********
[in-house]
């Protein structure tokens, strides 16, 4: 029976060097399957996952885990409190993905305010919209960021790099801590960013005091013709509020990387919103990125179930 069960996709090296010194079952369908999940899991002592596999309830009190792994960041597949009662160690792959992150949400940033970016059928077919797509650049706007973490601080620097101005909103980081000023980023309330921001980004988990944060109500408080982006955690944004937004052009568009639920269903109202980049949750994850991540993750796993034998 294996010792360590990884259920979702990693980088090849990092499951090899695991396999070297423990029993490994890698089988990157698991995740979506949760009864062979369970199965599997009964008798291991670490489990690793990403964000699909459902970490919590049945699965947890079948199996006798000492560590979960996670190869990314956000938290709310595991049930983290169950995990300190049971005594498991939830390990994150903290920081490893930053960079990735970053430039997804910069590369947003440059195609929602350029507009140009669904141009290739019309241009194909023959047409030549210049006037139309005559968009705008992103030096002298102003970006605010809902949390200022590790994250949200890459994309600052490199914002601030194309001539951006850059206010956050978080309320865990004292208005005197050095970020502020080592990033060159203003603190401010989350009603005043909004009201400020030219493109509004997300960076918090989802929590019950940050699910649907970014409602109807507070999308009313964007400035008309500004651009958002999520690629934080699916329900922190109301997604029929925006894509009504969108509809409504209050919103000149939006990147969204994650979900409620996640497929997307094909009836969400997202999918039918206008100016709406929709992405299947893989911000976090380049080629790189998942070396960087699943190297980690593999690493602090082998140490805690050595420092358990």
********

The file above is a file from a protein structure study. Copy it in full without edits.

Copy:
[in-house]
């Protein structure tokens, strides 16, 4: 029976060097399957996952885990409190993905305010919209960021790099801590960013005091013709509020990387919103990125179930 069960996709090296010194079952369908999940899991002592596999309830009190792994960041597949009662160690792959992150949400940033970016059928077919797509650049706007973490601080620097101005909103980081000023980023309330921001980004988990944060109500408080982006955690944004937004052009568009639920269903109202980049949750994850991540993750796993034998 294996010792360590990884259920979702990693980088090849990092499951090899695991396999070297423990029993490994890698089988990157698991995740979506949760009864062979369970199965599997009964008798291991670490489990690793990403964000699909459902970490919590049945699965947890079948199996006798000492560590979960996670190869990314956000938290709310595991049930983290169950995990300190049971005594498991939830390990994150903290920081490893930053960079990735970053430039997804910069590369947003440059195609929602350029507009140009669904141009290739019309241009194909023959047409030549210049006037139309005559968009705008992103030096002298102003970006605010809902949390200022590790994250949200890459994309600052490199914002601030194309001539951006850059206010956050978080309320865990004292208005005197050095970020502020080592990033060159203003603190401010989350009603005043909004009201400020030219493109509004997300960076918090989802929590019950940050699910649907970014409602109807507070999308009313964007400035008309500004651009958002999520690629934080699916329900922190109301997604029929925006894509009504969108509809409504209050919103000149939006990147969204994650979900409620996640497929997307094909009836969400997202999918039918206008100016709406929709992405299947893989911000976090380049080629790189998942070396960087699943190297980690593999690493602090082998140490805690050595420092358990």